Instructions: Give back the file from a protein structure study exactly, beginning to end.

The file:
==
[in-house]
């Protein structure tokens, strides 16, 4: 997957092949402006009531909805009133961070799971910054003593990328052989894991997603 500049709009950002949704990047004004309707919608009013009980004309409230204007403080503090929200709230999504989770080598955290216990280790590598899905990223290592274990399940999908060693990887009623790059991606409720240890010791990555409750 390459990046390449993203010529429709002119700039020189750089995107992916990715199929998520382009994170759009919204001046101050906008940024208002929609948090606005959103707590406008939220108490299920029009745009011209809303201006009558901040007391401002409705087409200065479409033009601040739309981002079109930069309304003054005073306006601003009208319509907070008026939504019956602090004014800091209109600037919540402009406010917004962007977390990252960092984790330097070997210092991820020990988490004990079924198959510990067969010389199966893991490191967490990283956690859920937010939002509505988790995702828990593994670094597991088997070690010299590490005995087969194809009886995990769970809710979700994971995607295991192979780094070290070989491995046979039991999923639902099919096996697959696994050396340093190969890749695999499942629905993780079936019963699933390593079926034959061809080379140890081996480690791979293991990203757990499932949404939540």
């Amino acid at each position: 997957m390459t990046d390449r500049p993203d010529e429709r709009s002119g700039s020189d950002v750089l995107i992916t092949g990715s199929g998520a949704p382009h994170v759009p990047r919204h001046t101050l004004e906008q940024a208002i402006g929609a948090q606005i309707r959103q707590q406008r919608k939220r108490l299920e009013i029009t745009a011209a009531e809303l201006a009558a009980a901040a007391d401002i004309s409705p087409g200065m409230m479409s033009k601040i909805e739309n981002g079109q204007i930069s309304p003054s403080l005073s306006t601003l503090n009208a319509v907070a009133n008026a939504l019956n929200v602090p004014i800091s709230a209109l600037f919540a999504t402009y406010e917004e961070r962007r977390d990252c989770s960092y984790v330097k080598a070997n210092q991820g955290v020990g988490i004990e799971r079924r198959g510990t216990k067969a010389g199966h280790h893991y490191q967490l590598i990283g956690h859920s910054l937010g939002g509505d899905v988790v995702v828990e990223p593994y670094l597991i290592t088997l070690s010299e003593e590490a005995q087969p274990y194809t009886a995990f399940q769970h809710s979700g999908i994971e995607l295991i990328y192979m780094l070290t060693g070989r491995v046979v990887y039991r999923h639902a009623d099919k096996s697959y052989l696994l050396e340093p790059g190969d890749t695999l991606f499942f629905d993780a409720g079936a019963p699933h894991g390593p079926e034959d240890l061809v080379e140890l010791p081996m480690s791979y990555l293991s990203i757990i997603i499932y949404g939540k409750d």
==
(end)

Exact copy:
[in-house]
């Protein structure tokens, strides 16, 4: 997957092949402006009531909805009133961070799971910054003593990328052989894991997603 500049709009950002949704990047004004309707919608009013009980004309409230204007403080503090929200709230999504989770080598955290216990280790590598899905990223290592274990399940999908060693990887009623790059991606409720240890010791990555409750 390459990046390449993203010529429709002119700039020189750089995107992916990715199929998520382009994170759009919204001046101050906008940024208002929609948090606005959103707590406008939220108490299920029009745009011209809303201006009558901040007391401002409705087409200065479409033009601040739309981002079109930069309304003054005073306006601003009208319509907070008026939504019956602090004014800091209109600037919540402009406010917004962007977390990252960092984790330097070997210092991820020990988490004990079924198959510990067969010389199966893991490191967490990283956690859920937010939002509505988790995702828990593994670094597991088997070690010299590490005995087969194809009886995990769970809710979700994971995607295991192979780094070290070989491995046979039991999923639902099919096996697959696994050396340093190969890749695999499942629905993780079936019963699933390593079926034959061809080379140890081996480690791979293991990203757990499932949404939540």
């Amino acid at each position: 997957m390459t990046d390449r500049p993203d010529e429709r709009s002119g700039s020189d950002v750089l995107i992916t092949g990715s199929g998520a949704p382009h994170v759009p990047r919204h001046t101050l004004e906008q940024a208002i402006g929609a948090q606005i309707r959103q707590q406008r919608k939220r108490l299920e009013i029009t745009a011209a009531e809303l201006a009558a009980a901040a007391d401002i004309s409705p087409g200065m409230m479409s033009k601040i909805e739309n981002g079109q204007i930069s309304p003054s403080l005073s306006t601003l503090n009208a319509v907070a009133n008026a939504l019956n929200v602090p004014i800091s709230a209109l600037f919540a999504t402009y406010e917004e961070r962007r977390d990252c989770s960092y984790v330097k080598a070997n210092q991820g955290v020990g988490i004990e799971r079924r198959g510990t216990k067969a010389g199966h280790h893991y490191q967490l590598i990283g956690h859920s910054l937010g939002g509505d899905v988790v995702v828990e990223p593994y670094l597991i290592t088997l070690s010299e003593e590490a005995q087969p274990y194809t009886a995990f399940q769970h809710s979700g999908i994971e995607l295991i990328y192979m780094l070290t060693g070989r491995v046979v990887y039991r999923h639902a009623d099919k096996s697959y052989l696994l050396e340093p790059g190969d890749t695999l991606f499942f629905d993780a409720g079936a019963p699933h894991g390593p079926e034959d240890l061809v080379e140890l010791p081996m480690s791979y990555l293991s990203i757990i997603i499932y949404g939540k409750d």